The National Flood Insurance Program, backed by the U.S. Government, was set to go broke this week without additional taxpayer funding. It’s bailout time. After House Republicans revolted last week at the bloated Senate-passed $60 Billion Sandy Aid Relief legislation, today the House passed a $9.7 Billion bill to fund the National Flood Insurance Program. Through the Program, you can insure a home and contents located on a coast, up to $250,000 if you have had no previous claims. The cost is about $5,000 annually to the homeowner. There is also a “High Risk” category with coverage up to $250,000 without previous claims for about $2,400 annually. In the “Preferred Risk” category, coverage of $250,000 without a previous claim is available for about $317 annually.
Now the National Flood Insurance Program has been hit with too many eligible claims and has run out of money. Mr. and Mrs Taxpayer come to the rescue and pay for a substantial portion of the luxury of deciding to live ocean-side or near-ocean-side, where everyone know, the highest and surest risks reside.
If these homeowners have owned a coastal home for 20 years and acquired insurance through the National Flood insurance Program at $5,000 per year, their investment in the coverage of their property is $100,000. It’s unlikely that $100,000 will do much to replace a home and contents in such desirable areas, so to cover the remaining $150,000, taxpayers are paying in $9.7 billion, this outside of the other Billions in FEMA aid already spent with more to come.
My opinion: if you cannot self-insure in these areas, you should not be allowed to build there. As in New Orleans, some areas at or below sea-level should be non-buildable, and certainly uninsurable by The People.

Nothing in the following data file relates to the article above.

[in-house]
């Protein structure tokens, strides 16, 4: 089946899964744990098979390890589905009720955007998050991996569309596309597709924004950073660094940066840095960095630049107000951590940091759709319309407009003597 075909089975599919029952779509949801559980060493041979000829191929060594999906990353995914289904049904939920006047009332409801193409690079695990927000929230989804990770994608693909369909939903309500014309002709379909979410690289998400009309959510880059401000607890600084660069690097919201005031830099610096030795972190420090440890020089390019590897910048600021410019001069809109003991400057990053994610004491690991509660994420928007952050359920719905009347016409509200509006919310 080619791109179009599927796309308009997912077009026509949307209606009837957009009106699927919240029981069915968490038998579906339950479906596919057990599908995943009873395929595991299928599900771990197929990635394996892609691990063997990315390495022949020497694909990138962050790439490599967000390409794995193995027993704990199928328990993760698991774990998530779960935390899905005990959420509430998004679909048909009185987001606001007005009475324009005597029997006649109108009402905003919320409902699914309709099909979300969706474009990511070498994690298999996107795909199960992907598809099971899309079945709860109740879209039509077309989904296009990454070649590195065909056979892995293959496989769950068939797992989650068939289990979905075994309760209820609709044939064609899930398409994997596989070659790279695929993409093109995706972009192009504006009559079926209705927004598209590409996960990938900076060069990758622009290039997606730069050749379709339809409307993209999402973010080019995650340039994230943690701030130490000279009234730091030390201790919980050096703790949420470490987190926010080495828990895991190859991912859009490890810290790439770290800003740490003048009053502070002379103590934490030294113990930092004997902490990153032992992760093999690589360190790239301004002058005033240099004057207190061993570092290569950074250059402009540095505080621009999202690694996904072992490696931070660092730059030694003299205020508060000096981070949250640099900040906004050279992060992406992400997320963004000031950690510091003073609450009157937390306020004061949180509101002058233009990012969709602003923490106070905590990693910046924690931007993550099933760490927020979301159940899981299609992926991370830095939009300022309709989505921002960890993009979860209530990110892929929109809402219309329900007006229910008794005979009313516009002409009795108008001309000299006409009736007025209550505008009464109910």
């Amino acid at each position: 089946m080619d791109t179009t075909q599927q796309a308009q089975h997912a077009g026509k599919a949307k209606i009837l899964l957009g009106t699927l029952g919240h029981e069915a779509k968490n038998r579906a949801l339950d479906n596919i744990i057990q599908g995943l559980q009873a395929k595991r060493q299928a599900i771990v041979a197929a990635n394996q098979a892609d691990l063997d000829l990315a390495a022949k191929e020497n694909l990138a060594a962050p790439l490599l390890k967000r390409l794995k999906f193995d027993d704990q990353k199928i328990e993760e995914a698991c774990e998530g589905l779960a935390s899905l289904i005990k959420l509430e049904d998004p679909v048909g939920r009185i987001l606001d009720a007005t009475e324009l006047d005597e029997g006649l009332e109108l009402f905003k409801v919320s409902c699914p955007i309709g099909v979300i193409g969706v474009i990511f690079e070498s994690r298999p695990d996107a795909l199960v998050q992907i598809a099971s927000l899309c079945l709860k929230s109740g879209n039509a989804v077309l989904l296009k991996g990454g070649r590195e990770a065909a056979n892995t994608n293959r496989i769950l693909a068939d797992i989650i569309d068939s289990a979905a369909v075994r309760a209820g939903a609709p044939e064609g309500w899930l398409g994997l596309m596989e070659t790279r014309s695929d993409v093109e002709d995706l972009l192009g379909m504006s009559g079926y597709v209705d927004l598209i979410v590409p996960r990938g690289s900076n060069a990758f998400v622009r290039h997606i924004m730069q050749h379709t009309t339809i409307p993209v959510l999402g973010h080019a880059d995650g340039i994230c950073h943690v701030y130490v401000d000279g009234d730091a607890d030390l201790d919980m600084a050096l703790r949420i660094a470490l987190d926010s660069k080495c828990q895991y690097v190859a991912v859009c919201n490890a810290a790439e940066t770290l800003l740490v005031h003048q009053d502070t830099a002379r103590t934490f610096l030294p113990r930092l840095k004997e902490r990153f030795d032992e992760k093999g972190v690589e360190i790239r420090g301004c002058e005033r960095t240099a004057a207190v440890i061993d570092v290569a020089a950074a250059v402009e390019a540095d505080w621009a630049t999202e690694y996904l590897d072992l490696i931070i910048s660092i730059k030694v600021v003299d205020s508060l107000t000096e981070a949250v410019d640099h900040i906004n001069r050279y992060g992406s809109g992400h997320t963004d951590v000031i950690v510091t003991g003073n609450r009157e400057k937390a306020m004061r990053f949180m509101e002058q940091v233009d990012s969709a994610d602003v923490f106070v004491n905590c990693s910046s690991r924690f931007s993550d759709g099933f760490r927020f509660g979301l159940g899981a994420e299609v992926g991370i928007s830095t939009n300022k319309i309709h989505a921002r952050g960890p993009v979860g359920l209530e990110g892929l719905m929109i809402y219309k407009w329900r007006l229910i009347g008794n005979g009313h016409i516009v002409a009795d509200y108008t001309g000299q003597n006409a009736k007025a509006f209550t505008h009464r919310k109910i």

Please do not misunderstand what I’m saying. I feel terribly for the victims. I cannot imagine having several feet of sand in my living room, losing my most precious belongings and perhaps having my health damaged or losing a loved one, but I also cannot imagine deciding to live in vulnerable places unless I can afford full coverage for possible damage. I understand that what we can afford is what relief we will have. I live in tornado alley. It’s a risk, but I’m not in close proximity to a tornado every minute of the day and night. There is no specific tornado coverage, as there is with earthquakes and floods. Hubby and I keep full replacement insurance on our home (and document contents with photos, backed-up by an online service) and have decided what deductible is acceptable for our pocketbook, understanding that the lower the premium, the more that comes out of our pocket, should we be hit. We sacrifice to do so.
In the wings is a bill to be passed by January 15, 2013 allotting many Billions more in Sandy aid. Update: Karen at The Lonely Conservative has some interesting quotes about NFIP and comes to the conclusion that northeast politicians will throw tantrums until they get what they want.Â I’ve come to the conclusion that Rep. Peter King (R-NY) is unhinged.